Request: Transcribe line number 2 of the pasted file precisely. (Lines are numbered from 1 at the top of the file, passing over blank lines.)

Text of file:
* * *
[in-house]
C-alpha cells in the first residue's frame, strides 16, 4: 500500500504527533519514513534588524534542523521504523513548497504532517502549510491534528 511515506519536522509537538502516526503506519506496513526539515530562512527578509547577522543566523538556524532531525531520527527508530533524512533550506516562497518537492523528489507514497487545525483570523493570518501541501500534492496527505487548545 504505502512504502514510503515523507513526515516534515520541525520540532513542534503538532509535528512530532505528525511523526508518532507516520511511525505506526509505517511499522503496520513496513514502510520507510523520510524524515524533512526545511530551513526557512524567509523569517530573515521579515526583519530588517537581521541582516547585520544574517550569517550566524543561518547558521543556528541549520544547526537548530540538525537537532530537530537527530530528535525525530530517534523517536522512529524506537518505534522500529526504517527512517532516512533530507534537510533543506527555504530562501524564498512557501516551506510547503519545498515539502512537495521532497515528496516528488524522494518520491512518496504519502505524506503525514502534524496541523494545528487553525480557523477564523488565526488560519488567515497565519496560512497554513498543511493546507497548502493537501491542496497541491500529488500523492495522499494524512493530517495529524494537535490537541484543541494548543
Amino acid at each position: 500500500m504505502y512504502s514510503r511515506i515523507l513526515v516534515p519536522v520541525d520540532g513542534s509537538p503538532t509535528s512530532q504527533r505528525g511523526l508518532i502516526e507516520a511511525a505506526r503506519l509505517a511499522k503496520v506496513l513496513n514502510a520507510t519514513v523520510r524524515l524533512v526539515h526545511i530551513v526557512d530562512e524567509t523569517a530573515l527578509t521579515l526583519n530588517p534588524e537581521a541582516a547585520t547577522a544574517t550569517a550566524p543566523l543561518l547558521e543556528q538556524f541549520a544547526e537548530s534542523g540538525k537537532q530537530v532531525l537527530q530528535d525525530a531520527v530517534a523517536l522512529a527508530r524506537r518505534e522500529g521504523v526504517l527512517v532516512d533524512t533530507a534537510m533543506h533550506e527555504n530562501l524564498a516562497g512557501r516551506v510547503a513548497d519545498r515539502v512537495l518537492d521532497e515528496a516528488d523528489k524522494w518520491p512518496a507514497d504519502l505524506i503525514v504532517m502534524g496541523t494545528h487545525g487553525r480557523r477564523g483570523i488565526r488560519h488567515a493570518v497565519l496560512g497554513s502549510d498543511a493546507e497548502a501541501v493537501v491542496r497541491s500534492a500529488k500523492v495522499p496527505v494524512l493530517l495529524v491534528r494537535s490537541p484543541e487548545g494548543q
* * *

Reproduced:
C-alpha cells in the first residue's frame, strides 16, 4: 500500500504527533519514513534588524534542523521504523513548497504532517502549510491534528 511515506519536522509537538502516526503506519506496513526539515530562512527578509547577522543566523538556524532531525531520527527508530533524512533550506516562497518537492523528489507514497487545525483570523493570518501541501500534492496527505487548545 504505502512504502514510503515523507513526515516534515520541525520540532513542534503538532509535528512530532505528525511523526508518532507516520511511525505506526509505517511499522503496520513496513514502510520507510523520510524524515524533512526545511530551513526557512524567509523569517530573515521579515526583519530588517537581521541582516547585520544574517550569517550566524543561518547558521543556528541549520544547526537548530540538525537537532530537530537527530530528535525525530530517534523517536522512529524506537518505534522500529526504517527512517532516512533530507534537510533543506527555504530562501524564498512557501516551506510547503519545498515539502512537495521532497515528496516528488524522494518520491512518496504519502505524506503525514502534524496541523494545528487553525480557523477564523488565526488560519488567515497565519496560512497554513498543511493546507497548502493537501491542496497541491500529488500523492495522499494524512493530517495529524494537535490537541484543541494548543